Both questions are subject to robust debate. Please note that you could have had this debate months ago when the prices were lower. And also note that you may have it again months from now when prices may be higher. Pundits and analysts can talk and write all day long about risks and issues. They do not face the buy-sell-hold decisions that a professional money manager faces every single day.
In today’s world, the momentum issue is the most difficult one. We know momentum is powerful. We know it can continue for much longer than folks expect. We do not know when it will change, and we can only guess at the catalysts for change.
In today’s world a special factor is the policy of the world’s central banks. In the United States, the Federal Reserve has been expanding the size of its balance sheet and is maintaining interest rates at a very low level. The policy interest rate in the United States is below the various inflation rates, which means that the use of money (in real terms) is free. When that happens, asset price momentum is upward and will likely continue to be upward as long as money expands and the cost of money is next to zero.
In Europe and Japan, policy is expansive, and the cost of money is free or subsidized by negative interest rates. Remember, when the interest rate is negative, the theoretical asset price can go to infinity. With the usage of cross-currency interest-rate swaps, there is a clear transmission mechanism such that the negative rates in Europe and Japan end up raising asset prices in the United States.
In sum, this stock market is driven by momentum, and it is a force that must be respected. The market could go higher or much higher. It could stumble into a serious correction. We saw a 20% correction within the last two years. To be sure, this stock market could go both much higher and much lower in the coming year.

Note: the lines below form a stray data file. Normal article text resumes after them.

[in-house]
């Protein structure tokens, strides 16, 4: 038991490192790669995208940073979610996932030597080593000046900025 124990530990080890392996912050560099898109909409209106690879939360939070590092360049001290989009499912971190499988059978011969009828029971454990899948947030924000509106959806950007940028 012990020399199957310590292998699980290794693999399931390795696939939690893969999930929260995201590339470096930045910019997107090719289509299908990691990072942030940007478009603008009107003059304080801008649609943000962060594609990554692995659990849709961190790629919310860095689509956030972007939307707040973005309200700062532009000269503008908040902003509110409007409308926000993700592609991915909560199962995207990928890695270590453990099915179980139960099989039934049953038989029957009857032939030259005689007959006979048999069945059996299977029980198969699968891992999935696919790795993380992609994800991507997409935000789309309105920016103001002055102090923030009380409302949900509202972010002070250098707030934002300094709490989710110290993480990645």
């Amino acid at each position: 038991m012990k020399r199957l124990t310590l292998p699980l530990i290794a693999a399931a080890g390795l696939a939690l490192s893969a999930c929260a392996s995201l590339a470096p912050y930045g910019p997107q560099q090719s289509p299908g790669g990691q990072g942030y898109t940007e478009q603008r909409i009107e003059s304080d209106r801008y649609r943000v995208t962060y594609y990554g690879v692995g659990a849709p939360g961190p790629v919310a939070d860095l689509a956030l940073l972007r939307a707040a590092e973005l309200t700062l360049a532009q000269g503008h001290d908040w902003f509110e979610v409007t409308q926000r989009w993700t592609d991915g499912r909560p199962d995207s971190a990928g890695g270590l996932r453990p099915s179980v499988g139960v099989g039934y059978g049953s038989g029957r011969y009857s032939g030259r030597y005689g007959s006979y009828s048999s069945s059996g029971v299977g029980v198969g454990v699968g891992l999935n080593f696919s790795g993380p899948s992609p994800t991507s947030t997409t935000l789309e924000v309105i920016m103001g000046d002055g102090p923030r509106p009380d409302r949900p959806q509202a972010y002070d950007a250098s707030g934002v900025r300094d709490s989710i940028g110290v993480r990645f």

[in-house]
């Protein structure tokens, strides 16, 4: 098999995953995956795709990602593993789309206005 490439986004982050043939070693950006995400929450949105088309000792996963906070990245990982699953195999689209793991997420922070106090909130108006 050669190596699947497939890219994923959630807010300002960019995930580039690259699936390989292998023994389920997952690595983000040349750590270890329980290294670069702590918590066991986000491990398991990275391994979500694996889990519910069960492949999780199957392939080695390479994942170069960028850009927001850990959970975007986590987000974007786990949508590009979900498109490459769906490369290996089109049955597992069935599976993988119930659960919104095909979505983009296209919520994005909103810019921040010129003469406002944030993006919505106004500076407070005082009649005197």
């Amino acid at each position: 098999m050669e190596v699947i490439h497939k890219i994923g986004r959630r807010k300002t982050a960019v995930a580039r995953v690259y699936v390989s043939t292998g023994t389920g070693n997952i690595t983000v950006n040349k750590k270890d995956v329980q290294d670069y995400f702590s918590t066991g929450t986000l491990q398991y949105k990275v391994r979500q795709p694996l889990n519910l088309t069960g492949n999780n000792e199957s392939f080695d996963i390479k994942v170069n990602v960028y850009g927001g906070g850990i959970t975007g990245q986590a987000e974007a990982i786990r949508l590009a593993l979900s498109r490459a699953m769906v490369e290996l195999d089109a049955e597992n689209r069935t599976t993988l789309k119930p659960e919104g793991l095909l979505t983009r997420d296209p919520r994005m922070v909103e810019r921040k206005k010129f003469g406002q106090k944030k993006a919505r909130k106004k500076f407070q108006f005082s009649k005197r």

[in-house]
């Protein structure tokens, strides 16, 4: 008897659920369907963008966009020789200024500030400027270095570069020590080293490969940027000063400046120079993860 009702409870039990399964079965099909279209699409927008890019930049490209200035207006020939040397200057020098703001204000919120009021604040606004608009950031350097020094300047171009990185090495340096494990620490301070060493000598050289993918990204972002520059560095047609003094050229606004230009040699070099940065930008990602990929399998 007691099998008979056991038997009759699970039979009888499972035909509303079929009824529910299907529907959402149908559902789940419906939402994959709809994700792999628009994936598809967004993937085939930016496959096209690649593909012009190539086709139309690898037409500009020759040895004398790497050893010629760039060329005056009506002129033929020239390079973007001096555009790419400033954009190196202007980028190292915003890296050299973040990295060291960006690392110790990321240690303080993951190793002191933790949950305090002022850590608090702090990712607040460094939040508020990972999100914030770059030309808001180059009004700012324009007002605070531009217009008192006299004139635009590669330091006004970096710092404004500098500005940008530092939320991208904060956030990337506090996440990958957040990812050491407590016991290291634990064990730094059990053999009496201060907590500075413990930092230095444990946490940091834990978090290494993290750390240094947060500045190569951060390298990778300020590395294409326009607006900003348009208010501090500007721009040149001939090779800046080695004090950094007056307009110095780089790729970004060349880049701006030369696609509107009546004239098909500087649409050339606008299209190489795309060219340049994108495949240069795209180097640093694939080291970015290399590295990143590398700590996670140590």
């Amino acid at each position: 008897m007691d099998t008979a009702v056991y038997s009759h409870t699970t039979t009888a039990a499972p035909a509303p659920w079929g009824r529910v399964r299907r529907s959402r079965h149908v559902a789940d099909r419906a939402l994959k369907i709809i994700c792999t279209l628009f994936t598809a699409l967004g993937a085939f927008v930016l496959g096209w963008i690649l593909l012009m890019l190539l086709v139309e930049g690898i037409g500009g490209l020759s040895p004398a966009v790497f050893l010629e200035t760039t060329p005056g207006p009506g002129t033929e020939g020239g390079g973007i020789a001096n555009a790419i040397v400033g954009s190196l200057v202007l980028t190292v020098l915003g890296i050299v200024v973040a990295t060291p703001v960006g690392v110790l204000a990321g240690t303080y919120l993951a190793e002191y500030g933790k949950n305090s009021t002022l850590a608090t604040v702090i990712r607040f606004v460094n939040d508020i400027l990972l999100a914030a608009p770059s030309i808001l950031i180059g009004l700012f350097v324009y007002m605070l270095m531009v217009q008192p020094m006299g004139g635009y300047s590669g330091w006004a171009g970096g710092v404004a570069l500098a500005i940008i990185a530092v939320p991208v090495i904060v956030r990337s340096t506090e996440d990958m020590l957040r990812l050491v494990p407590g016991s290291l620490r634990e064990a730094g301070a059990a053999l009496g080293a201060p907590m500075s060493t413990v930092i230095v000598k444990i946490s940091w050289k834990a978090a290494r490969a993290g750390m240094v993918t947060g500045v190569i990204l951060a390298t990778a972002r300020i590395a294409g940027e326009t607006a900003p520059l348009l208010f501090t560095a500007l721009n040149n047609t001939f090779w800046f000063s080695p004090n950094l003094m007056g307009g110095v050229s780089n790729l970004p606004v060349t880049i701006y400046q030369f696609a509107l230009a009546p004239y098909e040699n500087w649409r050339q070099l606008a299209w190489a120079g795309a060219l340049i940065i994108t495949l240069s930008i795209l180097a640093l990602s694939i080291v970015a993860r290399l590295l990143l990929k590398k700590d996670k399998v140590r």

Meanwhile, we have some cash in reserve, and we are worried about the extended market behavior of FAAMG and its secondary effects on the broader indexes. Our ETF selection is defensive. Our quantitative strategies hold cash or defensive and lower-beta positions.
Twenty years ago, we faced a problem with the NASDAQ market top and the tech stock bubble. At that time (April 1, 2000), we wrote a piece entitled “Will the NASDAQ sell-off become a crash? A Value Perspective.” Here is a link to our archive. https://cumber.com/pdf/Cumberland-Advisors-April-2000-Will-the-NASDAQ-sell-off-become-a-crash.pdf. The circumstances today are different, and history never repeats itself exactly, though it often “rhymes.” We shall see.
For serious readers we offer three research papers. Here are the titles and links.
“Quantitative Easing and Exuberance in Stock Markets: Evidence from the euro area”; Tom Hudepont, Ryan van Lamoen and Nader de Vette; DNB Working Paper No. 660, De Nederlandsche Bank, December 2019.
https://www.dnb.nl/binaries/Working paper No. 660_tcm46-386407.pdf
“Asset Price Bubbles and Systemic Risk”; Markus Brunnermeier, Simon Rother, and Isabel Schnabel; NBER Working Paper No. w25775, April 1, 2019.
“The Long-Run Effects of Monetary Policy”; Oscar Jorda, Sanjay Singh, and Alan Taylor; Working Paper 2020–01, Federal Reserve Bank of San Francisco, January 2020. https://www.frbsf.org/economic-research/publications/working-papers/2020/01/